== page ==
A total of 77 percent of Swedish respondents believe EU membership is a good thing, an increase of nine percentage points over the past six months and Sweden's highest recorded level since 2007, according to the survey. Only seven percent said it was a bad thing and 16 percent described it as “neither good nor bad”.
Two thirds of Swedes (63 percent) told the survey they are against joining the European economic and monetary union with one single currency. Sweden voted against adopting the euro with 56 percent no votes to 42 percent yes votes in a national non-binding referendum in 2003.
If a referendum was held tomorrow regarding Sweden's membership of the EU, 83 percent said they would vote to remain and ten percent said they would vote in favour of a Swexit.
Support for remaining is only stronger in Luxembourg and Ireland (85 percent), and Sweden scored significantly higher than the EU on average (66 percent remain, 17 percent leave). Notably, in the UK, currently preparing for Brexit, 53 percent said they would vote remain if a referendum was held today, compared to 35 percent who would vote leave.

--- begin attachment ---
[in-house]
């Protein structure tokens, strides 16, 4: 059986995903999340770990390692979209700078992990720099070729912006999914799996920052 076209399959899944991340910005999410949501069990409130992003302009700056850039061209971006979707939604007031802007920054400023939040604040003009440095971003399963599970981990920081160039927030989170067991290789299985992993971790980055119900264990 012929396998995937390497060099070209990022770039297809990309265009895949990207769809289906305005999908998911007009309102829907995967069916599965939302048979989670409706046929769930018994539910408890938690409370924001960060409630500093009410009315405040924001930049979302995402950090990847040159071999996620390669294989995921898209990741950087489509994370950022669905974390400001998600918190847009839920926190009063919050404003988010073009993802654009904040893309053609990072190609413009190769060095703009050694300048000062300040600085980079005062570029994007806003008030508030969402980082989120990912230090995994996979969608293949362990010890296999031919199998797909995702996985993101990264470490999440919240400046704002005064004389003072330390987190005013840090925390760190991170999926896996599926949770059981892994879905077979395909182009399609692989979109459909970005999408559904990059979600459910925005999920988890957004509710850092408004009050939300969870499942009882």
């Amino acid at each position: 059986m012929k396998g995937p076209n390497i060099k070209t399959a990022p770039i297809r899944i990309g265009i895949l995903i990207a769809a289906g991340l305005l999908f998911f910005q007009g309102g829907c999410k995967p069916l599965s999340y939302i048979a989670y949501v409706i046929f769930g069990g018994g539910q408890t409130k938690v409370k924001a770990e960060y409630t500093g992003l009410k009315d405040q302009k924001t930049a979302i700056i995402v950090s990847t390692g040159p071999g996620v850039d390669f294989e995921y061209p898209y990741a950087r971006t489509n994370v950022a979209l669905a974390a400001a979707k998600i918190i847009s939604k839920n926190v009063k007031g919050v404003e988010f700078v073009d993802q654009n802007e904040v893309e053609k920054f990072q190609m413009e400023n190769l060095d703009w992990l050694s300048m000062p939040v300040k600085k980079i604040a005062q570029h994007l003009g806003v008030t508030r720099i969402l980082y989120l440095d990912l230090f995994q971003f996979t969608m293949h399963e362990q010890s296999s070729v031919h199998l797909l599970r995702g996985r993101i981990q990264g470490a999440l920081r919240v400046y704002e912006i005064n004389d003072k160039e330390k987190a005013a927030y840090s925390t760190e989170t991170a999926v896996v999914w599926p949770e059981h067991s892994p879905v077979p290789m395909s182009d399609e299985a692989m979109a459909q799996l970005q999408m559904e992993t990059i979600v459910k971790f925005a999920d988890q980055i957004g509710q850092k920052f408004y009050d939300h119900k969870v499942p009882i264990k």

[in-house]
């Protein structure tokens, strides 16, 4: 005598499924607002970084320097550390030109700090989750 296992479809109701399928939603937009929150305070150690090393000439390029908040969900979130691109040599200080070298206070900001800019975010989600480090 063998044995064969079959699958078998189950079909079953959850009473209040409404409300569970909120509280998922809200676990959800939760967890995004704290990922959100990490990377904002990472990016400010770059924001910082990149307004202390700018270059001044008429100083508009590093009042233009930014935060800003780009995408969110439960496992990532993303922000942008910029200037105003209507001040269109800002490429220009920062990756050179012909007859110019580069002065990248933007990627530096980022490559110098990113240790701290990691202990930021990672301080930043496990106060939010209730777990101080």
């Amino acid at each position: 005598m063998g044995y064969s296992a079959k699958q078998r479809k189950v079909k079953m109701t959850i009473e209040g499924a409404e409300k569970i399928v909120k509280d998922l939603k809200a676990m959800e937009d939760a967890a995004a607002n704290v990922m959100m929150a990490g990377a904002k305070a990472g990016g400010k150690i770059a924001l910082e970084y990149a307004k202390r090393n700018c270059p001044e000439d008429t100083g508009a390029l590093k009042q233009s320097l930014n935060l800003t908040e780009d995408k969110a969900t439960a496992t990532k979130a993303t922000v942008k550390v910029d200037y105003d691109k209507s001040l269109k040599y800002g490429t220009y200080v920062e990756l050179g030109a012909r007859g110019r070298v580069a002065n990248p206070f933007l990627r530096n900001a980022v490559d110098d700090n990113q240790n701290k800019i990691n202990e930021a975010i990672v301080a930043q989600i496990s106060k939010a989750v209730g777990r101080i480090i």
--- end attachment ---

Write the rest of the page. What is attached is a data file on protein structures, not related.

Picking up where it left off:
Swedish respondents also appear to be content with the level of democracy in the EU (61 percent said they are satisfied with European democracy) with 90 percent saying they believe that their vote counts.
Election Q&A: Where do the Swedish parties stand on Swexit?
A total of 48 percent said however that the EU is “going in the wrong direction”, despite Sweden showing an extraordinary increase in a positive direction when it came to almost all other indicators in the survey.
Pollsters also asked EU residents which areas they consider as threats. Climate change is the top threat for Swedes (62 percent) as well as the Danes and Dutch, compared to terrorism in the UK and France, poverty and social exclusion in Greece, and illegal immigration in Malta, the Czech Republic, Italy and Greece.
A total of 44 percent of Swedes cited organized crime as a threat that they wanted the EU to protect them against, 43 percent cited poverty and exclusion, 42 percent terrorism, 34 percent political extremism, 32 percent religious radicalism, 30 percent armed conflict, 24 percent fake news and disinformation online, 19 percent illegal immigration, 15 percent unemployment and 10 percent cited abuse of personal data online.
The figures are the result of face-to-face interviews with 27,474 EU citizens aged above 15, carried out between September 8th and 26th, at the time of Sweden's general election on September 9th.
Read the full Eurobarometer report HERE.